'These are dictator moves': Defense officials alarmed as Trump installs more loyalists at the Pentagon

  • Trump has filled a series of senior defense positions with loyalists, causing alarm among Pentagon officials.
  • Four defense officials, including Defense Secretary Mark Esper and Acting Under Secretary of Defense for Policy James Anderson, have either resigned or been sacked since Trump lost the presidential election.
  • Anderson was replaced by Anthony Tata, a retired US Army Brigadier General who made false claims about Barack Obama, including that was a "terrorist leader."
  • "This is scary. It's very unsettling" one defense official told CNN, adding that "these are dictator moves."
  • House Armed Services Chairman Adam Smith said the next few months could be "downright dangerous."
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President Trump is continuing to remove senior defence officials and replace them with loyalists, creating growing alarm in the Pentagon that his rapid overhaul of key staff could undermine national security.

Since Trump fired Secretary of Defense Mark Esper on Monday, three other Defense Department officials have either resigned or been sacked. Acting Under Secretary of Defense for Policy James Anderson quit on Tuesday after clashes with the White House over its attempts to insert controversial figures into top Pentagon positions.

Anderson was replaced by retired US Army Brig Anthony Tata, an ally of Trump and regular guest on Fox News.

Tata has caused controversy with a number of false claims about former President Barack Obama. He called Obama a "Muslim," a "terrorist" who "normalized Islam for America," and, a "terrorist leader," in tweets unearthed by CNN.  

Undersecretary for intelligence Joseph Kernan and Esper staffer Jen Stewart have also left their posts.

They have been replaced by Ezra Cohen-Watnick and Kash Patel respectively. Patel will serve as chief of staff to Christopher Miller, who has succeeded Esper as Secretary of Defense in an acting capacity, CNN reported.

Both Cohen-Watnick and Patel are considered to be fiercely loyal to the outgoing president.

There is reportedly growing concern in the Pentagon that the flurry of personnel changes could just the beginning, and that Trump's decision making could become more volatile as he continues to refuse that he lost last week's election to Joe Biden.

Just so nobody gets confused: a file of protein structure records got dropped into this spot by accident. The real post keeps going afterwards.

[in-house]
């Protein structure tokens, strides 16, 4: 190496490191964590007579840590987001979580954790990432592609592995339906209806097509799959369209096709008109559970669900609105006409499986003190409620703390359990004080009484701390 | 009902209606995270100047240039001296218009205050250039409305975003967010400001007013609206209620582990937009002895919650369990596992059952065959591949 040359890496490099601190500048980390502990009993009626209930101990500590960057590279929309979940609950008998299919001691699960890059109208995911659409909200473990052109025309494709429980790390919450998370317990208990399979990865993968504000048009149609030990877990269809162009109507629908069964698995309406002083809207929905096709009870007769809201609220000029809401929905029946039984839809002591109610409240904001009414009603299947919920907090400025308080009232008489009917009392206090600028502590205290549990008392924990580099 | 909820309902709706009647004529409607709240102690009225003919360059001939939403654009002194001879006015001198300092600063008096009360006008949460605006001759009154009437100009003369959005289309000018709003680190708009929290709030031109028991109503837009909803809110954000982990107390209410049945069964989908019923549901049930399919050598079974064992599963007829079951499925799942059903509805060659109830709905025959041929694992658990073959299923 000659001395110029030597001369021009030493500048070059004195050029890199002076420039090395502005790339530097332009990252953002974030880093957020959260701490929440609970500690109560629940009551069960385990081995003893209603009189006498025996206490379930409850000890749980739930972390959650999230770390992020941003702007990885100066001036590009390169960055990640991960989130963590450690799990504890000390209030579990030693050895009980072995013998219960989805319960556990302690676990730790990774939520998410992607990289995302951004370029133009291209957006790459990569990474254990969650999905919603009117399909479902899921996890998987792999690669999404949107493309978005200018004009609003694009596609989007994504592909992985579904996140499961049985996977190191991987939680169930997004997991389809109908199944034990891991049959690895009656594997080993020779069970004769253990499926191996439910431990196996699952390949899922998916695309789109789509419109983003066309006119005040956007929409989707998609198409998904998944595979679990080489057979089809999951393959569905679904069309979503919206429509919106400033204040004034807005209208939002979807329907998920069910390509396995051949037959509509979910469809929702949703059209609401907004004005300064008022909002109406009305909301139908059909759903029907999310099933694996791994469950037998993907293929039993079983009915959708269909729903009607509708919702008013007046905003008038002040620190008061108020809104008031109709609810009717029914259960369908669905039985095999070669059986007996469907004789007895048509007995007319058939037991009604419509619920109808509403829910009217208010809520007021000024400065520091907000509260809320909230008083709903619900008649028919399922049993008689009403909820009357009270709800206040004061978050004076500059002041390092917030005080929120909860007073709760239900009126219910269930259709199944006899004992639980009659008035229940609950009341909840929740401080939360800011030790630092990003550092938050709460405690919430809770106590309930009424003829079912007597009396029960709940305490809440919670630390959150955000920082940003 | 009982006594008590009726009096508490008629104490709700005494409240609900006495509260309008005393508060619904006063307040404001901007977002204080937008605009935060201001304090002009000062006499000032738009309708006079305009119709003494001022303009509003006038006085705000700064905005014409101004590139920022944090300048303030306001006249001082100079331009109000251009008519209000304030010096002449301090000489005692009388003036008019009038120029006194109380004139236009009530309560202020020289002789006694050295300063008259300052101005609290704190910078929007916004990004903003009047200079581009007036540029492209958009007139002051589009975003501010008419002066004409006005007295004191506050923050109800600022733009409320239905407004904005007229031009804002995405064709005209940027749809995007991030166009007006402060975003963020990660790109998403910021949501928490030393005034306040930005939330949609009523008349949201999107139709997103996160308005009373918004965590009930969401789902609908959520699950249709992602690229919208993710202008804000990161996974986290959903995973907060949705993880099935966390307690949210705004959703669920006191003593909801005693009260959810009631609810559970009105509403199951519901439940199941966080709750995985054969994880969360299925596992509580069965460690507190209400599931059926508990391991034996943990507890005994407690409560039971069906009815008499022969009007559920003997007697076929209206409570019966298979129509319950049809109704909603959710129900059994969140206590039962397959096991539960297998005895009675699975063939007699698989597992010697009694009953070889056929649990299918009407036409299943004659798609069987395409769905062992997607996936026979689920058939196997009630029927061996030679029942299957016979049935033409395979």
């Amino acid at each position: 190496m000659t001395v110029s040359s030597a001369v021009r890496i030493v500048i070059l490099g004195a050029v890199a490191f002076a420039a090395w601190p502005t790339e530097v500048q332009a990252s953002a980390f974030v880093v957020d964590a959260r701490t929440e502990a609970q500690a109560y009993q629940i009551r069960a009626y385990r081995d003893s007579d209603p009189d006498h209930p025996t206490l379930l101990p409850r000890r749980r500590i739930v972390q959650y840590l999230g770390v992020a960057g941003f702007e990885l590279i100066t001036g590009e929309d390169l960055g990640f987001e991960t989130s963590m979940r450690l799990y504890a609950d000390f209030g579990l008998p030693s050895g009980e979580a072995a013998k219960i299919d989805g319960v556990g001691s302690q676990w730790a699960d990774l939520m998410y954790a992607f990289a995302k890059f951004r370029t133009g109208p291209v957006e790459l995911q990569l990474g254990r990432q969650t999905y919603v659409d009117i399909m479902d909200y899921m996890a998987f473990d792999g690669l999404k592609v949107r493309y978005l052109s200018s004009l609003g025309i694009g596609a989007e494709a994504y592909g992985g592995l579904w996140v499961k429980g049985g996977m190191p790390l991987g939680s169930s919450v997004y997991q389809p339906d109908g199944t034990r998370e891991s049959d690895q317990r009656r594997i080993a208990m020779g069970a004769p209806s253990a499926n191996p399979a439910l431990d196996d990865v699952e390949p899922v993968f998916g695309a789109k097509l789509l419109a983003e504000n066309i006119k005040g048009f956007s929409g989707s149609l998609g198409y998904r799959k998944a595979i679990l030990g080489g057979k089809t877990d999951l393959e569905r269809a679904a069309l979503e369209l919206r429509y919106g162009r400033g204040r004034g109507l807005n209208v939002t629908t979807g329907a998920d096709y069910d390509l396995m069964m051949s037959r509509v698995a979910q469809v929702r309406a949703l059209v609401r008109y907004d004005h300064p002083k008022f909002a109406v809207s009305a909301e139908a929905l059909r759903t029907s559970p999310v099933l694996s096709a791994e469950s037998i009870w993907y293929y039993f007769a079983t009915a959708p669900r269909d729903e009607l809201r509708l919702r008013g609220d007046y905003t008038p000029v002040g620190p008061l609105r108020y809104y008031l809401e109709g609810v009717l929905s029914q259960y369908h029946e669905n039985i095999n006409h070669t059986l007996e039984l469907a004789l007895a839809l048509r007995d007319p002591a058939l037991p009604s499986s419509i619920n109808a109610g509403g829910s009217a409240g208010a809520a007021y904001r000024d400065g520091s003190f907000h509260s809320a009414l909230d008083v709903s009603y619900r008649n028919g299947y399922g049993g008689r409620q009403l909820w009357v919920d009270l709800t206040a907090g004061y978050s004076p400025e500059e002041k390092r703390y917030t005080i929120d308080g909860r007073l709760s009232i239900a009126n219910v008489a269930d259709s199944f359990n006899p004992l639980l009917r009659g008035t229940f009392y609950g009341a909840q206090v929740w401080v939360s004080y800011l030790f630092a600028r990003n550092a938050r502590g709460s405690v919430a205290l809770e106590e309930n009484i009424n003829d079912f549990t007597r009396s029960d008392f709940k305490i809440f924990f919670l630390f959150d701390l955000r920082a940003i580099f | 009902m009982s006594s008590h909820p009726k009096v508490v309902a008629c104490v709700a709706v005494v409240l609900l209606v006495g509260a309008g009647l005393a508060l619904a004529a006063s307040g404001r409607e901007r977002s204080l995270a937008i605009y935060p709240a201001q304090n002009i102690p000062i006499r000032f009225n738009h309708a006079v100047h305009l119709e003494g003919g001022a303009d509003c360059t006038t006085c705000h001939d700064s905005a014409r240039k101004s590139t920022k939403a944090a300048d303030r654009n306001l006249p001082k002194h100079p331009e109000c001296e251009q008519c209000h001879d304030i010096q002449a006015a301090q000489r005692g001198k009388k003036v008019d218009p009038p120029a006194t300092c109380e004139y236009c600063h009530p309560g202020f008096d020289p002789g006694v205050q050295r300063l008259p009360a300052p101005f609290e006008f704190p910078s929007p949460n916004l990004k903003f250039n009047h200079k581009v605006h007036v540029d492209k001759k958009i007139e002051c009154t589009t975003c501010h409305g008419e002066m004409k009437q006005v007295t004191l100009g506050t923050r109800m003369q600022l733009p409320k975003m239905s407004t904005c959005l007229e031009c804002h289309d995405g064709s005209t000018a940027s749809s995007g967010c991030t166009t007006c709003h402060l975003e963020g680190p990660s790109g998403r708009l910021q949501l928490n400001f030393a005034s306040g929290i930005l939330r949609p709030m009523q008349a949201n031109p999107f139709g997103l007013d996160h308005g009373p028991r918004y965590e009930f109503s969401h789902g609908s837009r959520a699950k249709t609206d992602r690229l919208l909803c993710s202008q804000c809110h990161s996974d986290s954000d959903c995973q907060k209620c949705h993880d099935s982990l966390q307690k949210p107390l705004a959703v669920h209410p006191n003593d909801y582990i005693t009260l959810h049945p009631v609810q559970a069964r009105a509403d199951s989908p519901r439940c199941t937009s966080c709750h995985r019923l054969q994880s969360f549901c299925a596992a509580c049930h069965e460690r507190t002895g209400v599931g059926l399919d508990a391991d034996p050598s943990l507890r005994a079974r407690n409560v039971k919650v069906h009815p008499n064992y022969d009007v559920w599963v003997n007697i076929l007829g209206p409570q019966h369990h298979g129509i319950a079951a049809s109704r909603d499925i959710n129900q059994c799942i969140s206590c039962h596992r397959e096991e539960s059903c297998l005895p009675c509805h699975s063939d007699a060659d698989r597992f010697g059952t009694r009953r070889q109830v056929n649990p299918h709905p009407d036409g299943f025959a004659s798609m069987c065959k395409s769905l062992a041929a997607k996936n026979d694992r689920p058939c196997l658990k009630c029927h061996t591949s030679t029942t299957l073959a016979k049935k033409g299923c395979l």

One defense official was quoted by CNN as saying: "This is scary. It's very unsettling" adding that "these are dictator moves."

CNN reported an official saying that "it appears we are done with the beheadings for now.

However, officials told the Washington Post that Deputy Secretary of Defense David Norquist could be the next White House target for dismissal.

House Armed Services Chairman Adam Smith said in a statement on Tuesday that the "gutting" of the department ought to "alarm" Americans.

"It is hard to overstate just how dangerous high-level turnover at the Department of Defense is during a period of presidential transition. The top policy professional in the Department resigning the day after the Secretary of Defense was fired could mark the beginning of a process of gutting the DoD — something that should alarm all Americans," he said.

In separate remarks, Smith, the Democrat representative for Washington, told Politico: "If this is the beginning of a trend — the President either firing or forcing out national security professionals in order to replace them with people perceived as more loyal to him — then the next 70 days will be precarious at best and downright dangerous at worst."

His warnings about the threat to national security were echoed by Democratic Senator Richard Blumenthal, who tweeted "Trump's Defense Department purge is deeply dangerous to our national security" and that the outgoing president's "personal vendettas & temper tantrums supersede our national security."

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